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Nuts & Bolts: Cranky 9-Inch rear

Posted in How To: Transmission Drivetrain on August 11, 2016 Comment (0)
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Photographers: Verne SimonsTrenton McGee

I have a 1979 F-150 Ranger short box, and it is in pure stock form. It has a 351m, C6, 33x12.50s, and 3.50 stock axles. The axles are the reason I’m asking for advice. I believe the rear locker is failing. I have not pulled the third member out yet, but it is locking and unlocking the rear tires turning at low speeds on the street. I assume the front is probably an open diff, but I don't know. So without wanting to spend money on these parts yet, it looks like it is time to get into an axle build. I am building this truck as a street truck that I want to be at least capable off-road. I am also the kind of person that wants to spend money on parts once. I am going to crack the rear first.

What streetable locker do you recommend for the 9-inch/Dana 44 combo that is not selectable? Should I replace the axles with higher-spline chromoly units now? What gear ratio do you recommend for 33s to 35s? This truck will probably sit on 33s for several years so I am reluctant to go to 4.11. I hate having to throw thousands at axle builds, but with a clacking rear the time is now. Please let me know what you would recommend as I don't want to waste money overbuilding but I definitely don't want to take these axles apart several times over the years.

Name withheld

Via nuts@4wheeloffroad.com

First off, if your truck is stock, then it has either an open differential or a Trak-Lok limited-slip rear differential, not a locker. Both worn-out limited-slips and broken-open differentials can make the noises you describe, so step one is figuring out which rear differential you have. You can decode the tag on the door, but the surefire way to know is to yank the third member and have a look, especially since you know something is wrong anyway.

If the gearset looks good, more than likely the problem is in the differential itself. You can rebuild both an open differential and a limited-slip very inexpensively, so if your main priority is being able to use the truck, then fixing what’s there is going to be the cheapest and easiest option. Here is a great-step-by-step Trak-Lok rebuild article you can reference if you need it.

If you find more damage than wear, then the best answers to your questions depend on what you plan to ultimately do with the truck. We generally recommend driver-selectable lockers like an ARB (arbusa.com) for dual-purpose street/trail rigs, but since you say you’ll be using the truck primarily on the street and don’t want a selectable locker, then adding limited-slips to the front and rear axles may make more sense than nonselectable lockers. Automatic locking differentials are great for off-road use, but they do have their quirks on the street and some people don’t really care for the occasional popping and banging from an automatic locker. The stock Ford unit in the rear is OK, but if it’s damaged or not present, we’d recommend going with a tighter aftermarket unit like a Detroit Truetrac (eaton.com) or an Auburn (auburngear.com) limited-slip. Both will enhance traction off-road but behave properly on the street, and adding one to the Dana 44 frontend will make a noticeable difference in off-road capability over an open front differential. Your truck should have 31-spline rear axleshafts, which is just fine for 33s and a tight limited-slip. We wouldn’t worry about upgrading to chromoly rear shafts unless you find one of the shafts is twisted or otherwise damaged when you tear the rearend down. If you find both differential and axleshaft damage, you might consider going to 35-spline shafts for further bulletproofing, but it’s not essential. Upgrading the front shafts to chromoly is a tougher call since we’ve popped many, many stock Dana 44 front shafts, but those were all with a locker and bigger tires. Chromoly shafts have gotten more affordable in recent years, and we would have a tough time not being able to justify upgrading if we had the axle apart anyway. If only mild off-road use is in the cards, then the stock stuff will probably serve you well for many years.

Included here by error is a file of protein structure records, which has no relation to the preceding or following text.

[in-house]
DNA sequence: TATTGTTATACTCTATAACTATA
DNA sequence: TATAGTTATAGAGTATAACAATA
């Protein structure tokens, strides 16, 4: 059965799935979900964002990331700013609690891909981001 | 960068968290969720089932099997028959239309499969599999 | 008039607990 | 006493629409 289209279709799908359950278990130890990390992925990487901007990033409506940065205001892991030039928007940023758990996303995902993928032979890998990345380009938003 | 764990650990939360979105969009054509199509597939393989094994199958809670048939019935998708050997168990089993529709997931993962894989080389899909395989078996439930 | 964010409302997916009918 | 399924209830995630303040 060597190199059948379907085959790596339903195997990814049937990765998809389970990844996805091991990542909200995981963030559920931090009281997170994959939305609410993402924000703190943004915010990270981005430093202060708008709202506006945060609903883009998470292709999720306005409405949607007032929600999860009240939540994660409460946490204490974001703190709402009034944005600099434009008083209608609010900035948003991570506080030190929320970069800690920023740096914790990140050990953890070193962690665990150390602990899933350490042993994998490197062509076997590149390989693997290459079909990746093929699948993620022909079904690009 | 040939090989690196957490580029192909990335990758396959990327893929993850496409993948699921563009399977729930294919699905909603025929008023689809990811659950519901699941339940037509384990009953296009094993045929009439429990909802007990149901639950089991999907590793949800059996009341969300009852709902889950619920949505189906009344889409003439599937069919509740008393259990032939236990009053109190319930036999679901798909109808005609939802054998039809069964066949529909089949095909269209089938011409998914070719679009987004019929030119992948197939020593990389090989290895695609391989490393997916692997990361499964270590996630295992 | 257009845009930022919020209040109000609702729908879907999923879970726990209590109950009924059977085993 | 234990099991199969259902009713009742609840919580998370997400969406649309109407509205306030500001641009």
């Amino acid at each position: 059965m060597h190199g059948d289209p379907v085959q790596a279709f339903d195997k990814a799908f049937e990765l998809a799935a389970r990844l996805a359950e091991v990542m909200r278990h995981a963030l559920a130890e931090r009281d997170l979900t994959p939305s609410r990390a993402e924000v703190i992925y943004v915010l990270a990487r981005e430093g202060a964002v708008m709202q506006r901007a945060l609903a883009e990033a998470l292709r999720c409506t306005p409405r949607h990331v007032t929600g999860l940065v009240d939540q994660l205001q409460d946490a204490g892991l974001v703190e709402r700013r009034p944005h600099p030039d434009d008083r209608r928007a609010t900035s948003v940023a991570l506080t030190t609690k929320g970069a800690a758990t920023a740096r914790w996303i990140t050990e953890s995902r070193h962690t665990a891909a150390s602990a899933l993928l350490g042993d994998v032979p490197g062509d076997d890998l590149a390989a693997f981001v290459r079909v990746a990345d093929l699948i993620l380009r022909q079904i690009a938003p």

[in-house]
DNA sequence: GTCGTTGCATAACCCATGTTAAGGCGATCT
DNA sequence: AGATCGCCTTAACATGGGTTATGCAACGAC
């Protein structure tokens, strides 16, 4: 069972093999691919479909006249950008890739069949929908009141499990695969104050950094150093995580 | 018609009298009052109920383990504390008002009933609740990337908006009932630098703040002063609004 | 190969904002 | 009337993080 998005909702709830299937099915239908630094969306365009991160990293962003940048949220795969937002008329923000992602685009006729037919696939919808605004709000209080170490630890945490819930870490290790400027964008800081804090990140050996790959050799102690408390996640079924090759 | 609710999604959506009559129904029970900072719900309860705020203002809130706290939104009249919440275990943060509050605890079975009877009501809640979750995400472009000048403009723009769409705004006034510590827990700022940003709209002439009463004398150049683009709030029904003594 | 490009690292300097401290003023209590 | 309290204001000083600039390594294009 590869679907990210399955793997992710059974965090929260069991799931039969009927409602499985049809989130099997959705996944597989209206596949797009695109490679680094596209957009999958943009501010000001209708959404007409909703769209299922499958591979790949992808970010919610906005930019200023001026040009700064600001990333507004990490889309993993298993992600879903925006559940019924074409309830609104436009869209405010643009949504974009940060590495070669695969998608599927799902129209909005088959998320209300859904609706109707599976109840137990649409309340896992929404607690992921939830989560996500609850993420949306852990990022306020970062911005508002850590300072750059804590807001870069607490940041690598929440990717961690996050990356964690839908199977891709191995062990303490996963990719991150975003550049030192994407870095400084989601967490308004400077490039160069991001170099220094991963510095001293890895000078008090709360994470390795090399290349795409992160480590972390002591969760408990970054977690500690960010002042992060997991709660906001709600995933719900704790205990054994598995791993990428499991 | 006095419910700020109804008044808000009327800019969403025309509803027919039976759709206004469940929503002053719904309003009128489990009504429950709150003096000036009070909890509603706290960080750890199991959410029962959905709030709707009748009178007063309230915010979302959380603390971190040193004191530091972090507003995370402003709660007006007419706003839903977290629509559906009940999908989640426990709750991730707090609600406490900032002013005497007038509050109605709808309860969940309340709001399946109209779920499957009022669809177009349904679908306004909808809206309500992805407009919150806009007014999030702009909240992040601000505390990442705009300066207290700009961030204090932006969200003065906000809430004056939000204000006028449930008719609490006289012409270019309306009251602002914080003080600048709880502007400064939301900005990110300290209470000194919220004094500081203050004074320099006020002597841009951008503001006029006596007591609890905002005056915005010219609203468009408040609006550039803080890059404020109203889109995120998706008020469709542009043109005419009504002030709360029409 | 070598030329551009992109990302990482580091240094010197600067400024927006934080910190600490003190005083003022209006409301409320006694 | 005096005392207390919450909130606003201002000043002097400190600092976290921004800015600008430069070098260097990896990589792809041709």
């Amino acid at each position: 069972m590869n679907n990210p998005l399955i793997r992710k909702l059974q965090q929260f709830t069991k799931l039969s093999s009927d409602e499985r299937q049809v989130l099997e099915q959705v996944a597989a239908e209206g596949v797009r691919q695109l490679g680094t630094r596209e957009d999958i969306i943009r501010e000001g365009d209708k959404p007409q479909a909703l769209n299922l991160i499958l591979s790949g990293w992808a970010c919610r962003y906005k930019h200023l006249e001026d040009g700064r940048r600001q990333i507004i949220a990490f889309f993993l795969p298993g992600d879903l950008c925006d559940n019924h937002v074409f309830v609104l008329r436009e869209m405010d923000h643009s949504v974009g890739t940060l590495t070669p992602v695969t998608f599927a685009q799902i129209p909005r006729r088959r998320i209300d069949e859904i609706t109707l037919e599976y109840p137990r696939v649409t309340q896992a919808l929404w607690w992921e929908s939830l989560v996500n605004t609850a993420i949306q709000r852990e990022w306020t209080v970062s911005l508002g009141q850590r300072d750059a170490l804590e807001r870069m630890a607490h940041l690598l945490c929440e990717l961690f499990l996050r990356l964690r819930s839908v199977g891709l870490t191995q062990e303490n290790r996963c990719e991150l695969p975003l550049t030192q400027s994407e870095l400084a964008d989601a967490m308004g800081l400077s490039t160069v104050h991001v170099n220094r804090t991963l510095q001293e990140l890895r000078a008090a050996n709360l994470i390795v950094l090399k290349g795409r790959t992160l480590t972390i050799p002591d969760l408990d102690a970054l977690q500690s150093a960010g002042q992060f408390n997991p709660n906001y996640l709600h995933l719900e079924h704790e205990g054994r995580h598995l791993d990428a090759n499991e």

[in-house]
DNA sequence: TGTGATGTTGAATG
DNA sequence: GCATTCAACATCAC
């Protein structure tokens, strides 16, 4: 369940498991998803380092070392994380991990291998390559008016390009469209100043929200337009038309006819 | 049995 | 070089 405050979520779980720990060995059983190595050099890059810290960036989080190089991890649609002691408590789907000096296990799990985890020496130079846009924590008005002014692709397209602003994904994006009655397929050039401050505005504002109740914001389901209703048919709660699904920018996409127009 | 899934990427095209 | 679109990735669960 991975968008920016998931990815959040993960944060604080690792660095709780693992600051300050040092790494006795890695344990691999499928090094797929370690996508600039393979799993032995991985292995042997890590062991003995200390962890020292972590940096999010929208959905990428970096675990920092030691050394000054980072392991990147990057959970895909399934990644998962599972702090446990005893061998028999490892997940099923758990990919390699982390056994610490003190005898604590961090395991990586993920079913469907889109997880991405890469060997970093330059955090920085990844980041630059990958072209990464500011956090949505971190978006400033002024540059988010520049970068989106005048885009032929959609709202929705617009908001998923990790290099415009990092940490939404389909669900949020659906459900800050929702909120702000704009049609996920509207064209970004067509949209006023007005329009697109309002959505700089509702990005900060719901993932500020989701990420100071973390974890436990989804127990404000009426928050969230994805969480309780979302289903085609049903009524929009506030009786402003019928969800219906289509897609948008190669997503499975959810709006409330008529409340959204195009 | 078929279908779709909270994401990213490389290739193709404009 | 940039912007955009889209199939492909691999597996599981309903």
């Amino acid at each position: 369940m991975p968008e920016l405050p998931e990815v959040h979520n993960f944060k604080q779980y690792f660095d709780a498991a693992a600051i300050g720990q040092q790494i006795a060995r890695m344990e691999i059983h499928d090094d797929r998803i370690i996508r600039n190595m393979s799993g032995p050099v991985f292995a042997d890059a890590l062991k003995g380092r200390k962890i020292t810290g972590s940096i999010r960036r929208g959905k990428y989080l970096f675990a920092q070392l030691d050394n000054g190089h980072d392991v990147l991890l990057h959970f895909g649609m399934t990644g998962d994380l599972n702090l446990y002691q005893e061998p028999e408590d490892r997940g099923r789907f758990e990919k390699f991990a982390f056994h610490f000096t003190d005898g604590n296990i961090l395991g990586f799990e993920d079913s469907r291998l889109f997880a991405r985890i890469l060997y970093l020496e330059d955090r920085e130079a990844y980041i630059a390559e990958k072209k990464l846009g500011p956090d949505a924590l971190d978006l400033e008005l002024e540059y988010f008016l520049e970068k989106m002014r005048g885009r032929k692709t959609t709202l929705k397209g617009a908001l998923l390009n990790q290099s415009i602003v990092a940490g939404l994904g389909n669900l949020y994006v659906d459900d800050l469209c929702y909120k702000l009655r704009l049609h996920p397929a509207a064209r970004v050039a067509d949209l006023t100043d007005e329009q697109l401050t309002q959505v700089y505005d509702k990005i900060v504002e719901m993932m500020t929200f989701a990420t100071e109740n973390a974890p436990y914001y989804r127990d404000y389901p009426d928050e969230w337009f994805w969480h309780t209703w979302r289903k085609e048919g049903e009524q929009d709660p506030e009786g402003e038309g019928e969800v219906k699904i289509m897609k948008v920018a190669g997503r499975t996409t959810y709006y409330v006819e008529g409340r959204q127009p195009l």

As for the gear ratio change, that also depends on your ultimate goals. You know the current acceleration and performance of the truck now, so if you want more acceleration off the line at the expense of some higher rpm on the highway, then 4.10s would be a good choice. We ran 4.10s and 33s for a long time in a Blazer and found that the benefits of the lower gearing outweighed the mileage reduction, but your situation may be different. Again, you may find nothing more than a worn-out limited-slip or open diff, and if that’s the case, your best bet might be fixing it and giving yourself more time to decide what you want to do and how you want to upgrade. If you do change gear ratios, note that you will need a different carrier for the front differential, as lower (numerically higher) gears will not work on the one you have, so factor that into your overall cost.

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